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There typically is no available airport luggage trolley that we can bring to the immigration queue after landing to an airport. Why can't one use airport luggage trolleys when queuing for the immigration counter in an airport?

  • Is this before or after baggage claim? – Patricia Shanahan Dec 13 '19 at 21:38
  • @PatriciaShanahan before – Franck Dernoncourt Dec 13 '19 at 21:38
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    Because there is no luggage to carry to immigration? You get your luggage after immigration. – Aganju Dec 13 '19 at 23:56
  • @Aganju why do you think airports provide baggage trolleys between the security and the gate when boarding a plane? At that stage, passengers have the same amount of luggage as during the immigration queue. – Franck Dernoncourt Dec 13 '19 at 23:58
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    I have never seen that happen. I don't know why they would. – Aganju Dec 14 '19 at 0:06
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The airport probably assumes people can handle one carry-on bag and one personal item each without a trolley. There is often limited space for the immigration queues at busy times, and trolleys significantly increase the queue space per person.

The airports I've arrived at do provide trolleys at international baggage claim, where people will be collecting bigger, heavier bags, and often more than one per person, in addition to their carry-on and personal item.

  • "airport probably assumes people can handle one carry-on bag and one personal item each without a trolley." -> I don't think this is true because airports do provide baggage trolleys between the security and the gate when boarding a plane, and typically it's faster to go from the security to the boarding gate than it is to queue for immigration. – Franck Dernoncourt Dec 13 '19 at 22:05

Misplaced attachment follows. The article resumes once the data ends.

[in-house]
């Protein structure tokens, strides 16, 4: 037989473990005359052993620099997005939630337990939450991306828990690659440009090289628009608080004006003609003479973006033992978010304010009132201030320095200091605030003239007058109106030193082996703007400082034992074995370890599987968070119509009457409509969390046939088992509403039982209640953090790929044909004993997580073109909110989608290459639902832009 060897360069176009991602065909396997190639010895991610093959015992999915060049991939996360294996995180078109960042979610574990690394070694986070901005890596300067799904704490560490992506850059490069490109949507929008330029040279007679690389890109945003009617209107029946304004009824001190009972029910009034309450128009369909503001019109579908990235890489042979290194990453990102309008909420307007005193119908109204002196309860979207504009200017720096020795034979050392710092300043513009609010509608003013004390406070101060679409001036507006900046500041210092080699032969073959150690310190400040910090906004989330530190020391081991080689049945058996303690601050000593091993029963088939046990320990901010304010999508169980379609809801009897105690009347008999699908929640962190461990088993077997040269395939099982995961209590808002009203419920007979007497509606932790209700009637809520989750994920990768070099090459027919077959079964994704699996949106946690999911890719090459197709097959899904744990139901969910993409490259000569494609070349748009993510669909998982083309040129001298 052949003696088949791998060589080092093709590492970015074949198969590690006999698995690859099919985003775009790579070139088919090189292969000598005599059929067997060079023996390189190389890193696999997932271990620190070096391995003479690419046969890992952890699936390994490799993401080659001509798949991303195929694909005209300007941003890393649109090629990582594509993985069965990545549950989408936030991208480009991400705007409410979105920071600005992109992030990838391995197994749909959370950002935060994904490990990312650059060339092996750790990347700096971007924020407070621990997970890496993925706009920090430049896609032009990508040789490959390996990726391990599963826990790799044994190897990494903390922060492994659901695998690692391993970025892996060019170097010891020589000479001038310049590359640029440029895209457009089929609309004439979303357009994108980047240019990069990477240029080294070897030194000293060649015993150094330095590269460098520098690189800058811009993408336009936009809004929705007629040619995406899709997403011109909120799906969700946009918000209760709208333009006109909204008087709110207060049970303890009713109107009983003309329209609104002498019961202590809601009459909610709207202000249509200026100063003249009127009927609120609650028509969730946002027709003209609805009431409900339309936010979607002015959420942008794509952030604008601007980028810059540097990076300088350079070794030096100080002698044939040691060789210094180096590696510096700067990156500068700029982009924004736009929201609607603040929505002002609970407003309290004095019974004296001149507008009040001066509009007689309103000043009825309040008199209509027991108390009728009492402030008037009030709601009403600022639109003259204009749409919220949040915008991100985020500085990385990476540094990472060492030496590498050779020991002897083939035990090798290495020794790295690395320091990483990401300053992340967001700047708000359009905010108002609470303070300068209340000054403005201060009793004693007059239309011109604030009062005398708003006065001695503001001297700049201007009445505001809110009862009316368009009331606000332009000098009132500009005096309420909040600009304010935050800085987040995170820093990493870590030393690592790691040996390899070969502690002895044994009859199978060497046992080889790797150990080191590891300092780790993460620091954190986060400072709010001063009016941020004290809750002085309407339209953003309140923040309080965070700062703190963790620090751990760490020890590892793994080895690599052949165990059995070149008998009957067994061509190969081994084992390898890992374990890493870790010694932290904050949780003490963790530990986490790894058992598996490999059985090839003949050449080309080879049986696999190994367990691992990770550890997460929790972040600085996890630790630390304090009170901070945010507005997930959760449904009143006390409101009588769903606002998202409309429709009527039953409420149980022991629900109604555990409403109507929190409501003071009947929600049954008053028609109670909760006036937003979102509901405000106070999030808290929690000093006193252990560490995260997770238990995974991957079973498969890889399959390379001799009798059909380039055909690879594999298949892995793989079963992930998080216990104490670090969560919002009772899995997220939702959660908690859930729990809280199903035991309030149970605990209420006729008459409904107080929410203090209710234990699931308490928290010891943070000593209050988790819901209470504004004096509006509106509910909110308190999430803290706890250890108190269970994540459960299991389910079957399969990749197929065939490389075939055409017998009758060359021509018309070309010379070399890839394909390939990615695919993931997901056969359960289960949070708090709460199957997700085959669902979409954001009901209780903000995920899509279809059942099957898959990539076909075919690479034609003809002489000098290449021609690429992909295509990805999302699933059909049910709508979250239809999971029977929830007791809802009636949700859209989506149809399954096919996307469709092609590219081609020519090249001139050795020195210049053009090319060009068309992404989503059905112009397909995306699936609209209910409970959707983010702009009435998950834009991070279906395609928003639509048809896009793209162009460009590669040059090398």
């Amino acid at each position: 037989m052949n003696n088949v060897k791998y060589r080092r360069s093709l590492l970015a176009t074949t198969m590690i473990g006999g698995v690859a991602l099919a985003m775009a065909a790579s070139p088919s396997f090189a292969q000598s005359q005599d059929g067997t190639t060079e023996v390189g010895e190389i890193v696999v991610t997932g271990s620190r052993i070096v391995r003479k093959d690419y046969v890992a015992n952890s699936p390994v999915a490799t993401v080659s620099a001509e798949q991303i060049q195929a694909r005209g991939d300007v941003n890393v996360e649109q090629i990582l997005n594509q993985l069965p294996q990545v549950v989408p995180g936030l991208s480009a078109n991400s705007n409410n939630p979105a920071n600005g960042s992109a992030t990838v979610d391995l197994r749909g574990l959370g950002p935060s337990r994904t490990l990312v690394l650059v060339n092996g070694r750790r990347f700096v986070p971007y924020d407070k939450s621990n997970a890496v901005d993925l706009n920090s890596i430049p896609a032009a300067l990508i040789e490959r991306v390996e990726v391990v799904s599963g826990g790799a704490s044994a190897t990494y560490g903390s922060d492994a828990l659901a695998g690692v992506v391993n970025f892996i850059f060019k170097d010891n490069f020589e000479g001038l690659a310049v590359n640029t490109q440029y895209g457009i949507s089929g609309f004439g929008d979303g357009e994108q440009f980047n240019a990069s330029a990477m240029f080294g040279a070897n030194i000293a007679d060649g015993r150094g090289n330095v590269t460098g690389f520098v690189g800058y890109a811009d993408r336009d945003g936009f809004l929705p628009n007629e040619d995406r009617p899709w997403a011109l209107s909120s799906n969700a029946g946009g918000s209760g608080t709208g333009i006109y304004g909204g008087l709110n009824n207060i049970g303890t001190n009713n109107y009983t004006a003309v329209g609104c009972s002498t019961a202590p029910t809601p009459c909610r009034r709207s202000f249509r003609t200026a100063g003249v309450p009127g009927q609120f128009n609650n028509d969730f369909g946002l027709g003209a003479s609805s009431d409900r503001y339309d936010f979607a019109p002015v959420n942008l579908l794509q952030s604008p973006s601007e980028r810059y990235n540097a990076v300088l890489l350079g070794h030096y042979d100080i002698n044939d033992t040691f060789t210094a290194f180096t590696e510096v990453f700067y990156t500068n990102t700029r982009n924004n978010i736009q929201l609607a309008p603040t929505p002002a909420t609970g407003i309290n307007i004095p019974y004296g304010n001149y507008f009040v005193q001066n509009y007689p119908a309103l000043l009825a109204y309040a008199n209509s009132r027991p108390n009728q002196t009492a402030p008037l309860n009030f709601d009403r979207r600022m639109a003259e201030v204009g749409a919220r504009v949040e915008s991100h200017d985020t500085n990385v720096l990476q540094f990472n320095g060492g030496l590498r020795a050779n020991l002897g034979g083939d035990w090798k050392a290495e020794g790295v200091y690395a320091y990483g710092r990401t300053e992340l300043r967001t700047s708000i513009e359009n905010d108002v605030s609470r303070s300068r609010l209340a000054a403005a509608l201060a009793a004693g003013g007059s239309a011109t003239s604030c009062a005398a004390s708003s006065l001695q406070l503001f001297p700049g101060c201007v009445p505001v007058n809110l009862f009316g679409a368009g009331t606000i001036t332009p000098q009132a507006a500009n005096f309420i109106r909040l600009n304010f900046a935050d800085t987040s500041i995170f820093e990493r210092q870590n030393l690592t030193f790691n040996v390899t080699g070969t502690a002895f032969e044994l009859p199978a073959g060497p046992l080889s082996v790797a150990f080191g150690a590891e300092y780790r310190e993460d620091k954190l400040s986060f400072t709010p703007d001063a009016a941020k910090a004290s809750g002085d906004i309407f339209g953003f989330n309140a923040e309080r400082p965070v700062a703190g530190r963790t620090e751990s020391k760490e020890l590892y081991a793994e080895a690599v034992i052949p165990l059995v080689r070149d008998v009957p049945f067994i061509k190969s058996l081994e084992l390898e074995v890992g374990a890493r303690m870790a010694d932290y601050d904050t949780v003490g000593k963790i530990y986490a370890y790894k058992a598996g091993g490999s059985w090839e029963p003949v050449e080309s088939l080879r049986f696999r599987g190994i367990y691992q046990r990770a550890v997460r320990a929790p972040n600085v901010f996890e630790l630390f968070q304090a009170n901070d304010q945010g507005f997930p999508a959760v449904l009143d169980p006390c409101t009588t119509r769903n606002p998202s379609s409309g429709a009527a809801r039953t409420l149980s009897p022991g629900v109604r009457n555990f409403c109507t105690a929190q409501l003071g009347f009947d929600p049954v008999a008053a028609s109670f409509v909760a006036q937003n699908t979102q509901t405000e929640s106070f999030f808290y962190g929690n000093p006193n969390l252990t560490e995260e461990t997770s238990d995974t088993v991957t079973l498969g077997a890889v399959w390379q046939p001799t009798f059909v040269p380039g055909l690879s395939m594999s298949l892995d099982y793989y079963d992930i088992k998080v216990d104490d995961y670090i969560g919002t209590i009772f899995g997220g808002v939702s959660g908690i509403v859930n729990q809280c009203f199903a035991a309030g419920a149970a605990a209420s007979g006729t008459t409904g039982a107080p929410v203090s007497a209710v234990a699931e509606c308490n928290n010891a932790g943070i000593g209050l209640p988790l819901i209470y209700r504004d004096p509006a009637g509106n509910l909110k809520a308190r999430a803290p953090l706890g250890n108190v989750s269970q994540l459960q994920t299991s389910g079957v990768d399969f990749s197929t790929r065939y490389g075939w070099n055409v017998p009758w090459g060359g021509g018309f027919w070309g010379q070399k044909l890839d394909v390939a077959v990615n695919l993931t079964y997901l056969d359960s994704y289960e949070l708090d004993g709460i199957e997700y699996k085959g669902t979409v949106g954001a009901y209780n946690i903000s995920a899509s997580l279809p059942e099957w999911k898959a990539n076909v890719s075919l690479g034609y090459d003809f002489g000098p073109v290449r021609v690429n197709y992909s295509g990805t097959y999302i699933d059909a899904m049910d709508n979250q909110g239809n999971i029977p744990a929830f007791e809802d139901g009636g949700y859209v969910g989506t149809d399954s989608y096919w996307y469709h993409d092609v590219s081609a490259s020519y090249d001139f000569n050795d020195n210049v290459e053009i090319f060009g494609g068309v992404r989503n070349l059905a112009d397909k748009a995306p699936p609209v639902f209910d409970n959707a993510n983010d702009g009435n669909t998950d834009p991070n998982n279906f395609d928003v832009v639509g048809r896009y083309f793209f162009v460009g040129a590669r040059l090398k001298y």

• "trolleys significantly increase the queue space per person." -> I'm not sure about that one but perhaps you're right. I'd be curious to have some references that investigated this aspect. – Franck Dernoncourt Dec 13 '19 at 22:08
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    If nothing else, it seems like it would be really awkward to maneuver a trolley through the maze of snaking rope barriers that you usually see at immigration queues. The turning radius of a luggage trolley is not so good. – Nate Eldredge Dec 13 '19 at 22:37
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    Some classes of service allow people to bring more than one carry on and one personal item. But still, however much one does "carry on" to the plane, one ought to be able to carry it. – phoog Dec 13 '19 at 23:57
  • @NateEldredge don't we do the same when checking in luggage? – Franck Dernoncourt Dec 13 '19 at 23:57
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Between areas of the airport

Some airports allow trolleys through passport control, check the text in this picture: https://commons.wikimedia.org/wiki/File:Copenhagen_Kastrup2.JPG This is between Schengen and non-Schengen part of Copenhagen airport.

In the other direction you can't see anything that will stop your trolley and you also see a passenger queuing with a trolley: https://commons.wikimedia.org/wiki/File:File-Copenhagen_Kastrup2.JPG

When exiting the airport

At some airports immigration control happens just before baggage reclaim. Bringing the trolley through to baggage reclaim would mean that it must have to go through a security check to get back airside. This would be too costly.

Another option is that you leave the trolley when you are in the front of the immigration queue resulting in a lot of trolleys ending up in an unwanted place so staff would constantly need to clear the area from trolleys, which would also be too costly.

A third option would be to have an airside area after immigration where you leave your trolley. Then there would need to be one way gates into baggage reclaim. Again too costly.

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To slow you down.

Most of the routes and facilities between the gate and collecting your checked baggage is designed to slow you down, so the wait at the various points is minimised as much as possible.

By lengthening the routes and making people carry their own baggage, it spreads out the congestion at immigration etc, making it easier for the pre-immigration observations to happen and the backlog through immigration to be as small as possible.

There is a lot of thought that goes into passenger flow through airports at various points, and the airports goals are not necessarily the same as your goals. People tend to perceive inconveniences in different ways - the queue at immigration is often disconnected in people’s minds from the time it took to get there, so forcing people to spread out and arrive gradually rather than bunching up and arriving all at once tends to manipulate people’s feelings because they think the immigration line is shorter...

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